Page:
I was recently contacted by a former client who had been involved in another accident and was wondering if he had a case. After reviewing the underlying facts of his potential case, I had to give him the unfortunate news that although he was injured as the result someone else’s negligence, he could not bring a lawsuit against that individual because his case was barred by the Statute of Limitations.
So, what is the Statute of Limitations? The Statute of Limitations in civil actions is a strict time limit, set by state law, within which a lawsuit may start. While there are some exceptions to this rule, once this time limit has been reached a lawsuit can no longer be brought and, if one is, the courts will dismiss the action as time barred. In most cases, the time limit starts to run on the date the accident occurred.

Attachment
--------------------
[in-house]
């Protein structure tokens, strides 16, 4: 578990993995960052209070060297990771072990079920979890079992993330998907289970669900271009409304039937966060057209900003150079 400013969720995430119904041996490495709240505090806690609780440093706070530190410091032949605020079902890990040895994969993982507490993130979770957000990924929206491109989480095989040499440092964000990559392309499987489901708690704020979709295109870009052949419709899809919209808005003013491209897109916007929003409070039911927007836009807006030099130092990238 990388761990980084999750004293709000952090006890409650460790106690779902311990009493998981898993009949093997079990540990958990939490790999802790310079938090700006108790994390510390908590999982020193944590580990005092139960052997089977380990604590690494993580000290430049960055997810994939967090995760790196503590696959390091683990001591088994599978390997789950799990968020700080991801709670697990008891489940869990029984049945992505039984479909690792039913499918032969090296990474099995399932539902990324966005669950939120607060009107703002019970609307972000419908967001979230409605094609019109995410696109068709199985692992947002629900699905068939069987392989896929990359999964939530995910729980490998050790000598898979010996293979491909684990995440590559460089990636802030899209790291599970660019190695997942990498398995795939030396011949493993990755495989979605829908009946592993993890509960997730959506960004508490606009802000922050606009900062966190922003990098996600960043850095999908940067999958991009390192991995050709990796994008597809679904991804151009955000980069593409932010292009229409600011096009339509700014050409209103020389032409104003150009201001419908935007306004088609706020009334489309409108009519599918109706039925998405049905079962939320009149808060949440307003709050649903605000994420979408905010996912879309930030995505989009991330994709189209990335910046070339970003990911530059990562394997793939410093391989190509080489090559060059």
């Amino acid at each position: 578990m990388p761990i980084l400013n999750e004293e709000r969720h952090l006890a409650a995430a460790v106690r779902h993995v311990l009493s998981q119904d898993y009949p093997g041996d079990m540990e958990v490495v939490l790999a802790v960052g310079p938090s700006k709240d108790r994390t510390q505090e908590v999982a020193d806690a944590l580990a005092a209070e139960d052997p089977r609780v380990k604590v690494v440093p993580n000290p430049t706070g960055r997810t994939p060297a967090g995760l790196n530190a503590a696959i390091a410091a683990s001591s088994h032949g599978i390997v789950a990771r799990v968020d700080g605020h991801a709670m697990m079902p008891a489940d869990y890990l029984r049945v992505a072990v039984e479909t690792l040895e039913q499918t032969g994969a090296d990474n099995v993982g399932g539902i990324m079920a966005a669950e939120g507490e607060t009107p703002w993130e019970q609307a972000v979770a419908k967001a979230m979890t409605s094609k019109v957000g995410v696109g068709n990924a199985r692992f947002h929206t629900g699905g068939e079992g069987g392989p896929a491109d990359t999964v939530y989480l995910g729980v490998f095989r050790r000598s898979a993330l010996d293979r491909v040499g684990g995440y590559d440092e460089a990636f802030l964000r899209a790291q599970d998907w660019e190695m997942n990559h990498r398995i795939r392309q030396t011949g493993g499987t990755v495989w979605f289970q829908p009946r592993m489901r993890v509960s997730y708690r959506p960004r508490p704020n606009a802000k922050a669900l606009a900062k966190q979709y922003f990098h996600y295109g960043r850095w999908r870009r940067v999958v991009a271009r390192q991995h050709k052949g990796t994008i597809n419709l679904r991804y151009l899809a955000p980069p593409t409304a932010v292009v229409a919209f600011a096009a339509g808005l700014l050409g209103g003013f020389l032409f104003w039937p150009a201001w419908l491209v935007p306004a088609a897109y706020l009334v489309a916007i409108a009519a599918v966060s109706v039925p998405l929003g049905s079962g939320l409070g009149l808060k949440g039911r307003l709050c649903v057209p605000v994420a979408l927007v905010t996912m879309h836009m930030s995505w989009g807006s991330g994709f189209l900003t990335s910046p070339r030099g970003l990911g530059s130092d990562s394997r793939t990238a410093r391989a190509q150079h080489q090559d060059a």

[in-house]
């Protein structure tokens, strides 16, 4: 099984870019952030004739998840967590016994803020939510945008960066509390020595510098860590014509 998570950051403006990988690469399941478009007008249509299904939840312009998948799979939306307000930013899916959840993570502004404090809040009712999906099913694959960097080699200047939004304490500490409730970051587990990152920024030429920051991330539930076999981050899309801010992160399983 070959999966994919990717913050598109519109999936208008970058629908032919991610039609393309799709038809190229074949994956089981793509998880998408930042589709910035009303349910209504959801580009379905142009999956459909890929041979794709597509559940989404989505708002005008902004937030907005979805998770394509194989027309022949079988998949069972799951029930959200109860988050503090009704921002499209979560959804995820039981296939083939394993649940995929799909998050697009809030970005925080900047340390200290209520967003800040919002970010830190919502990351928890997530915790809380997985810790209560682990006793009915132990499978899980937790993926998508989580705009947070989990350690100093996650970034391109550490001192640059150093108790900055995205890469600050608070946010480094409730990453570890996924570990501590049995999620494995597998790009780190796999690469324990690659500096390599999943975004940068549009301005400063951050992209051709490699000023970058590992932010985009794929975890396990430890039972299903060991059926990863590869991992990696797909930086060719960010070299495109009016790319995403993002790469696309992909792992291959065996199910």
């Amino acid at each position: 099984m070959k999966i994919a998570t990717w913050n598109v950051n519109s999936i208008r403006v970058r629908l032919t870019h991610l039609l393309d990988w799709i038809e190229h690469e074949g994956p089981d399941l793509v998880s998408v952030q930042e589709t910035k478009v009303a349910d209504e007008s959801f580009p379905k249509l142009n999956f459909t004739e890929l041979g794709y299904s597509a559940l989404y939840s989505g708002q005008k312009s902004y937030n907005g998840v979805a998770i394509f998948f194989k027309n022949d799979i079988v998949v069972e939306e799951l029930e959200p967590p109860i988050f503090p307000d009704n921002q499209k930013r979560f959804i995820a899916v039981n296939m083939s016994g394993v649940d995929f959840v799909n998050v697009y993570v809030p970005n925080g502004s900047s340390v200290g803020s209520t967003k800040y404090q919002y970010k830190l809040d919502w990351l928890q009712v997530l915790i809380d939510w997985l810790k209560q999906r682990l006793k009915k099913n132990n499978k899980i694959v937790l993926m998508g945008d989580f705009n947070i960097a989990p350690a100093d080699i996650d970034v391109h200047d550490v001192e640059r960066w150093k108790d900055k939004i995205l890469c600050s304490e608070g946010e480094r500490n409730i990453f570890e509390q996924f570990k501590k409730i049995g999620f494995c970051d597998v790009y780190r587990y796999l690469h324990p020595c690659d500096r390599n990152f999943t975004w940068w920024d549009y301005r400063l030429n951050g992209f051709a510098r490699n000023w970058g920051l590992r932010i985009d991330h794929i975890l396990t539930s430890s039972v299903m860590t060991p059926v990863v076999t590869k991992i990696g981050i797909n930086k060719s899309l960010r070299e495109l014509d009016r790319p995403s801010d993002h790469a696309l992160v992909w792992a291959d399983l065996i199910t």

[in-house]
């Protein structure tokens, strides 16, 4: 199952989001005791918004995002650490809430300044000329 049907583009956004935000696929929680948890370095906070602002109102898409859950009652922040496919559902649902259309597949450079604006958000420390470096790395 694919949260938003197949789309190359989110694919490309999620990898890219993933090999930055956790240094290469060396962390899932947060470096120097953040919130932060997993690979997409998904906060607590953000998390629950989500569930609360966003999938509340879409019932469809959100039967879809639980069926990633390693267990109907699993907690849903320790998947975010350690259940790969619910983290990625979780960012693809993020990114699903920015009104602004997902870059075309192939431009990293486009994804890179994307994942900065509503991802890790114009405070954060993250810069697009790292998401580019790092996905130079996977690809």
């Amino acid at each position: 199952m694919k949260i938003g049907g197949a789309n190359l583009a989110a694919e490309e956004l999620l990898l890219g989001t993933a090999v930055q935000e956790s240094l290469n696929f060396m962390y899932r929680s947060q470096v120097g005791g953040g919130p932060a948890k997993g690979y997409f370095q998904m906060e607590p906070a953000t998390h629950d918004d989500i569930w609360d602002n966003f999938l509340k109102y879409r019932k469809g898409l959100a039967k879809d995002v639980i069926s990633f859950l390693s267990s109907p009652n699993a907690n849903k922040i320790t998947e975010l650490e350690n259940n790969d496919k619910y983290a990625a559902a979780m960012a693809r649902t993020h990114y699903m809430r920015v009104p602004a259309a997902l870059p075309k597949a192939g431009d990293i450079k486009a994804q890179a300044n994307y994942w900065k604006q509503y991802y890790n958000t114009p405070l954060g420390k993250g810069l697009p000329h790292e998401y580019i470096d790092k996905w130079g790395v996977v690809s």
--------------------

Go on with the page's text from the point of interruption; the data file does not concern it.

In addition, there are many different Statutes of Limitations for different types of potential cases. For example, the accident which our former client called us about involved the negligence of another person. Most cases where people are injured involve some sort of negligence (ie., a car accident, trip and fall, injury at a construction site, etc.). For negligence cases the Statute of Limitations is three years from the date of the accident.
In upcoming posts, I will review other types of time limits that might bar someone from bringing a lawsuit. But most importantly always remember that if you were injured and think that you may have a case, call us immediately because the last thing that you want to find out is that your case is barred by the Statute of Limitations!